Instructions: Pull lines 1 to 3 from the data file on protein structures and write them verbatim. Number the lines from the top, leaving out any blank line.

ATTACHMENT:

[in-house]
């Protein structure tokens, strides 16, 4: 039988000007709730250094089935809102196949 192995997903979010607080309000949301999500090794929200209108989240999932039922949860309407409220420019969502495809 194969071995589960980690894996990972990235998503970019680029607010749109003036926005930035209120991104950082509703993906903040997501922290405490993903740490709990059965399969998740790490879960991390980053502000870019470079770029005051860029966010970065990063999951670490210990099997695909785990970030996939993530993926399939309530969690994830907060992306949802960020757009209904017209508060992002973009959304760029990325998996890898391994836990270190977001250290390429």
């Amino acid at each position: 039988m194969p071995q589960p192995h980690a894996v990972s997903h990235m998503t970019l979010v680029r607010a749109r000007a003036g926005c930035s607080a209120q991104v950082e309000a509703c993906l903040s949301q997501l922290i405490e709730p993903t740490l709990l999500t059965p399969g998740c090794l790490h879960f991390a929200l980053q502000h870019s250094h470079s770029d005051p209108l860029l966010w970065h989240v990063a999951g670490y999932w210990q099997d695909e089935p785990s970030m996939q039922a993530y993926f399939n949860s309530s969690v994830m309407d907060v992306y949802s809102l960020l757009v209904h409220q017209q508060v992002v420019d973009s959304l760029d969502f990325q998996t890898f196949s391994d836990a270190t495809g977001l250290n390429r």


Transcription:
[in-house]
């Protein structure tokens, strides 16, 4: 039988000007709730250094089935809102196949 192995997903979010607080309000949301999500090794929200209108989240999932039922949860309407409220420019969502495809 194969071995589960980690894996990972990235998503970019680029607010749109003036926005930035209120991104950082509703993906903040997501922290405490993903740490709990059965399969998740790490879960991390980053502000870019470079770029005051860029966010970065990063999951670490210990099997695909785990970030996939993530993926399939309530969690994830907060992306949802960020757009209904017209508060992002973009959304760029990325998996890898391994836990270190977001250290390429």
């Amino acid at each position: 039988m194969p071995q589960p192995h980690a894996v990972s997903h990235m998503t970019l979010v680029r607010a749109r000007a003036g926005c930035s607080a209120q991104v950082e309000a509703c993906l903040s949301q997501l922290i405490e709730p993903t740490l709990l999500t059965p399969g998740c090794l790490h879960f991390a929200l980053q502000h870019s250094h470079s770029d005051p209108l860029l966010w970065h989240v990063a999951g670490y999932w210990q099997d695909e089935p785990s970030m996939q039922a993530y993926f399939n949860s309530s969690v994830m309407d907060v992306y949802s809102l960020l757009v209904h409220q017209q508060v992002v420019d973009s959304l760029d969502f990325q998996t890898f196949s391994d836990a270190t495809g977001l250290n390429r």